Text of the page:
Make reservations in March for Minnesota state park campgrounds

(Photo: Temperance River State Park campsite.)

A few years back, the Department of Natural Resources made a change to the Minnesota state parks camping reservations system. Every state park campsite on the North Shore is now available for advance registration—and an impromptu state park camping trip “up north” is likely a thing of the past; if you wait until spring or summer, your desired sites are likely already reserved.

With this change in management practices, even if you’re lucky enough to find an open campsite at your favorite North Shore state park on a Tuesday, very likely you’ll be kicked out by Thursday when the next party with a weekend reservation shows up.

The Minnesota DNR says, “Making every site reservable in advance so that no one has to leave their plans to chance is just one of the customer service improvements at Minnesota state parks and trails this year.”

So if you’re planning a North Shore state park camping trip, the takeaway is this: make your reservations now.

The state park campgrounds are a top pick for many North Shore campers. They have prime lakefront locations, direct access to park trails and beaches, and amenities like hot showers, flush toilets, and even Wi-Fi. It’s no wonder that the high-tech reservation tools have been so successful for these premiere campgrounds.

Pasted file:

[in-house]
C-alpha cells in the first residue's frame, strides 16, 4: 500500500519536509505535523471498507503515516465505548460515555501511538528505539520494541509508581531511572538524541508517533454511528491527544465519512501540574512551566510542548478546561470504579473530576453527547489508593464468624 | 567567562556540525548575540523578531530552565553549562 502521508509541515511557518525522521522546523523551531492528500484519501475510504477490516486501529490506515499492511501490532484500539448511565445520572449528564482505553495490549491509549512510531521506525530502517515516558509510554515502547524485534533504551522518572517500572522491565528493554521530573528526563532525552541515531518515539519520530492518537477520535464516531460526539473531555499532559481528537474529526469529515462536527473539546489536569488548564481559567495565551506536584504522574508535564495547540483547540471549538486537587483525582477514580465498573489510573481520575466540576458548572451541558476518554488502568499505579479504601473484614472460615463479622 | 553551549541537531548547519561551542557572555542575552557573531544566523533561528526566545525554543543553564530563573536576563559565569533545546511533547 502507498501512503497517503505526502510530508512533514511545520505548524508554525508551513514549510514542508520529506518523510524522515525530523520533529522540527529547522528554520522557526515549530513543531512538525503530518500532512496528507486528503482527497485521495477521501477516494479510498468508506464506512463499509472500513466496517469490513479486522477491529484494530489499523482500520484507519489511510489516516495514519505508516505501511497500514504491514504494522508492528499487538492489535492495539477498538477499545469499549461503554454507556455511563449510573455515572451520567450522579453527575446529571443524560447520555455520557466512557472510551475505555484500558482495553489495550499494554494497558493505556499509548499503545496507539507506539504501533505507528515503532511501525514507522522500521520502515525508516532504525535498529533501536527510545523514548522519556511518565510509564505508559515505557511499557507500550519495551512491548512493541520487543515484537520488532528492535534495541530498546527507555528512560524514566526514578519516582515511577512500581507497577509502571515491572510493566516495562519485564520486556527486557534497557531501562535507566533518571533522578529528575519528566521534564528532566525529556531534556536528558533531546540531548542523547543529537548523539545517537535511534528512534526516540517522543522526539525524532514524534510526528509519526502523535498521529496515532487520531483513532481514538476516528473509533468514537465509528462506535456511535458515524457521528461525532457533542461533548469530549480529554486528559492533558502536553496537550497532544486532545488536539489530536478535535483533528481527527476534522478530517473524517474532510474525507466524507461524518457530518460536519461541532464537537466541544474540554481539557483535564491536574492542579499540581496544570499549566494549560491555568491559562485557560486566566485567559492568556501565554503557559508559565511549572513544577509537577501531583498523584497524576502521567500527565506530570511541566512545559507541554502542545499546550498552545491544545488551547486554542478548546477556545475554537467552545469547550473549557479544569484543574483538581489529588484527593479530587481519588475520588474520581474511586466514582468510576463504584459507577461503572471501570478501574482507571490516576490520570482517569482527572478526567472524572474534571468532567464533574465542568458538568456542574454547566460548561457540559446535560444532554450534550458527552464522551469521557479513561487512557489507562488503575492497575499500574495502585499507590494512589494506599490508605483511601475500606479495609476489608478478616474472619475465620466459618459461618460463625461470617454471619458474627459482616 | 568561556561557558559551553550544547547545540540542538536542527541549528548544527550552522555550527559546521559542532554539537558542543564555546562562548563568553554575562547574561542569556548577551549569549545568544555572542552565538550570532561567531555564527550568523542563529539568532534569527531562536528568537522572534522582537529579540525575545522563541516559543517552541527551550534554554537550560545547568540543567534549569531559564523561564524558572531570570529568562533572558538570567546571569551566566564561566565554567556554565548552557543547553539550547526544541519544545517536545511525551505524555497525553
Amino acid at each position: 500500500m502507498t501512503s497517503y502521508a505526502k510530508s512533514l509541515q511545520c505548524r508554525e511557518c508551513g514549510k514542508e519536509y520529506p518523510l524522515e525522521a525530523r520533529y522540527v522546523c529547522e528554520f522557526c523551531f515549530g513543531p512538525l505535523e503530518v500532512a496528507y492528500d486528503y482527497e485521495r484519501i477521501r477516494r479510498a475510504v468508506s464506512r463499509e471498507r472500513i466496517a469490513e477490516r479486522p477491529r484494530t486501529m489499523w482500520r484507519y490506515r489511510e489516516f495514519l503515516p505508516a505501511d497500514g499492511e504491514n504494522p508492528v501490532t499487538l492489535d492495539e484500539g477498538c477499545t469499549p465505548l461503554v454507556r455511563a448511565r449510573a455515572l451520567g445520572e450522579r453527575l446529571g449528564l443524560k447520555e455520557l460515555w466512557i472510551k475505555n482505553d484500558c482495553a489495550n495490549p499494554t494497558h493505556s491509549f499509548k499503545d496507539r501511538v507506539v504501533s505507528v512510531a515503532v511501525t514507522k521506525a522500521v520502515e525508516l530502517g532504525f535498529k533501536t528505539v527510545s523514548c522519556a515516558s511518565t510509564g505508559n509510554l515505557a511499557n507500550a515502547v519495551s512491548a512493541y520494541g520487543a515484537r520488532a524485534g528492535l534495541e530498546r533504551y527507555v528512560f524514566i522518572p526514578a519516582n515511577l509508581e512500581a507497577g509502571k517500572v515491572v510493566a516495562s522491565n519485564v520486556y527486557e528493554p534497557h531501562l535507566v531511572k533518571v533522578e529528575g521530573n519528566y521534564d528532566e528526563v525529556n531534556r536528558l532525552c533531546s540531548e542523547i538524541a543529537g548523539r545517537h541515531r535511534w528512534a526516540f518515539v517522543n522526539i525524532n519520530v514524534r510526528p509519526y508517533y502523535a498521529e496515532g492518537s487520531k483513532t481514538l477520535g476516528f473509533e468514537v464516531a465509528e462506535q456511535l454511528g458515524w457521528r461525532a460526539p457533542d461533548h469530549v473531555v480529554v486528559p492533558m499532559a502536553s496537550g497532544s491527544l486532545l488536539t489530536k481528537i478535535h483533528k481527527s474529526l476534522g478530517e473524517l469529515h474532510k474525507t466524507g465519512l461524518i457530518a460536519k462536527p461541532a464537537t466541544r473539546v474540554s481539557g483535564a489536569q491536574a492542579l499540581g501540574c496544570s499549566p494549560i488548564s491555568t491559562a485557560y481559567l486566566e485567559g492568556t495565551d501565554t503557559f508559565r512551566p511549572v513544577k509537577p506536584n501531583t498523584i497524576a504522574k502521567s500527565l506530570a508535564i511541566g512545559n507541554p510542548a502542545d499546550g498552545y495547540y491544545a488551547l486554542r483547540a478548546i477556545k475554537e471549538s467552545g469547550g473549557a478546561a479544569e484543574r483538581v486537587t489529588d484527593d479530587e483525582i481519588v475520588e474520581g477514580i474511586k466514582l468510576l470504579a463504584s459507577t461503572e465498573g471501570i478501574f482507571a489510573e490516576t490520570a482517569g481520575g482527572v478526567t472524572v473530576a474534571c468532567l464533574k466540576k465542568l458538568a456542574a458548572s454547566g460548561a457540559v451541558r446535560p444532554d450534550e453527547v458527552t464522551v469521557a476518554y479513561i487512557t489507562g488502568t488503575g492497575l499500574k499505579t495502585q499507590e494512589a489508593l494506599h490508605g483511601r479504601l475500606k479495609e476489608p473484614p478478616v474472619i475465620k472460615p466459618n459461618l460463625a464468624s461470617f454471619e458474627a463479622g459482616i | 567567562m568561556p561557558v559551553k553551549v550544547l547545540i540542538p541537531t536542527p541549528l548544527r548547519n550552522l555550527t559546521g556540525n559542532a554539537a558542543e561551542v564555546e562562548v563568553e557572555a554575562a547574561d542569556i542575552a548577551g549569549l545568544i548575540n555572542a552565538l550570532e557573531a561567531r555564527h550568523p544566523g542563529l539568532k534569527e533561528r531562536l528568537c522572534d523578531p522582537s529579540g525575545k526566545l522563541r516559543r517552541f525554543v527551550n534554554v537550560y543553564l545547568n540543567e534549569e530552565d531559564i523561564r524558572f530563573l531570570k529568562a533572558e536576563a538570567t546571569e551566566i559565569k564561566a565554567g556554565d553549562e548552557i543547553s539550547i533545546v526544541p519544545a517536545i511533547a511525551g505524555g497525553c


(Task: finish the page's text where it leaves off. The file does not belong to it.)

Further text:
There are still great options for finding last-minute campsites on the North Shore

If you’re willing to drive a few miles out of your way, if you’re able to camp without running water or Wi-Fi, you still have many terrific choices in the North Shore area. The spontaneous North Shore camping road trip is not dead.

Look for Superior National Forest campgrounds where you can show up almost any day of the week and find quiet open sites. For example, Ninemile Lake Campground is just a 30 minute drive from Highway 61, is on a walleye lake, and is close to great trails. Kimball Lake Campground is just twelve miles up the Gunflint Trail from Grand Marais. Some Superior National Forest campgrounds do accept reservations, but they still have plenty of “first-come, first-served” sites as well.

A rough trail, used by shore-casting trout anglers, circles Kimball Lake.

A rough trail, used by shore-casting trout anglers, circles Kimball Lake at the campground.

Minnesota state forest campgrounds, like Eckbeck and Finland, have no reservations at all. Those two campgrounds are very popular with hikers as they are close to Superior Hiking Trail trailheads. Read this blog post about alternative, inland North Shore campgrounds up the Cramer Road for more ideas.

You can find essential, additional information on these just-off-the-beaten path campgrounds in Camping the North Shore.

It’s still possible to find your perfect place in the woods, even at the last minute. You’ll just have to “think outside the state park.”


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